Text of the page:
The permanent representative of the Federated States of Micronesia (FSM) to the United Nations in New York, Ambassador Jeem Lippwe has emphasised the urgent need for decisive global action on ocean protection in light of the climate crisis.

“Micronesia welcomes the reports of the UN Secretary-General under Article 319 of the Convention,” Ambassador Lippwe said in a statement at the Thirty-fourth Meeting of States Parties to the UN Convention on the Law of the Sea (UNCLOS).

He stressed that these reports offer critical insights, especially when considering the severe impacts of climate change on marine environments.

Ambassador Lippwe highlighted the unprecedented crisis facing the oceans due to anthropogenic greenhouse gas emissions.

“The Ocean is in a severe crisis, to a degree that is unprecedented in recorded human history,” he said.

He referenced the advisory opinion from the International Tribunal for the Law of the Sea, which classified such emissions as pollution under the Convention.

According to Ambassador Lippwe, the Tribunal stressed the importance of limiting the global temperature rise to 1.5 degrees Celsius above pre-industrial levels to fulfill State Parties’ obligations regarding marine pollution.

He pointed out that merely adhering to the commitments under the UN Framework Convention on Climate Change and the Paris Agreement might not be enough.

“Micronesia echoes the Tribunal’s determination that while all States Parties are obligated to address anthropogenic greenhouse gas emissions, those with greater resources and capabilities must take the lead,” Ambassador Lippwe stressed.

This includes efforts in emission mitigation, finance provision, technology transfer, and capacity building for less-resourced nations.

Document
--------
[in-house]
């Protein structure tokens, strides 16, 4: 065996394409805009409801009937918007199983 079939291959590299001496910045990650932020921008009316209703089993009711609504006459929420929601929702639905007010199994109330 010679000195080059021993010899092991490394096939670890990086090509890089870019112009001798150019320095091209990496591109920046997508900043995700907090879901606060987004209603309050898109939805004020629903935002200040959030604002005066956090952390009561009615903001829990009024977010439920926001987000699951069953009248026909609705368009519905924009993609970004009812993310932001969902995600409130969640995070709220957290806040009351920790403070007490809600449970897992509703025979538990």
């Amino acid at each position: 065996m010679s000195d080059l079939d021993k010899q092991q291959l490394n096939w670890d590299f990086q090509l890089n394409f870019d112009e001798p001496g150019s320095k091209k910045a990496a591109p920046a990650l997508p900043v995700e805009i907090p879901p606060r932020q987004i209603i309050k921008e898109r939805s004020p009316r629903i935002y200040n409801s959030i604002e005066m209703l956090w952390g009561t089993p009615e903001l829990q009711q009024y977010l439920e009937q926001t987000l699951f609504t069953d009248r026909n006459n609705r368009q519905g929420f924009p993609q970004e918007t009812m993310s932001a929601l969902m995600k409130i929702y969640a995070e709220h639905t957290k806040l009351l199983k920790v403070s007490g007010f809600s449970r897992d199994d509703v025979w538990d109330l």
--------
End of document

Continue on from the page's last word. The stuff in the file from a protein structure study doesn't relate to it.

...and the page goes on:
“States Parties are very far off the mark in discharging these obligations,” he warned, urging vigilance and accountability for breaches under the Convention.

Turning to seabed mining, Ambassador Lippwe acknowledged the work of the International Seabed Authority (ISA) on the Mining Code but cautioned against hasty actions.

“One of our guiding principles is that addressing the needs of the present generation must not come at the expense of future generations,” he emphasised.

Ambassador Lippwe argued that while transitioning away from fossil fuels is crucial, it should not result in poorly regulated exploitation of marine areas, potentially causing a new form of pollution.

“Replacing one form of harm to the marine environment with another is not a responsible approach to Ocean management,” he said, citing Article 195 of the Convention which prohibits transforming one form of marine pollution into another.

Ambassador Lippwe also celebrated the adoption of the Biodiversity Beyond National Jurisdiction (BBNJ) Agreement, urging swift ratification by all States.

“Micronesia was the first State to sign and the seventh to deposit an instrument of ratification for the Agreement,” he noted. The nation has included declarations in its instrument of ratification, affirming that maritime zones established in accordance with the Convention will continue to apply despite climate change-related sea-level rise.

He encouraged other States to adopt similar declarations, highlighting the era’s climate crisis.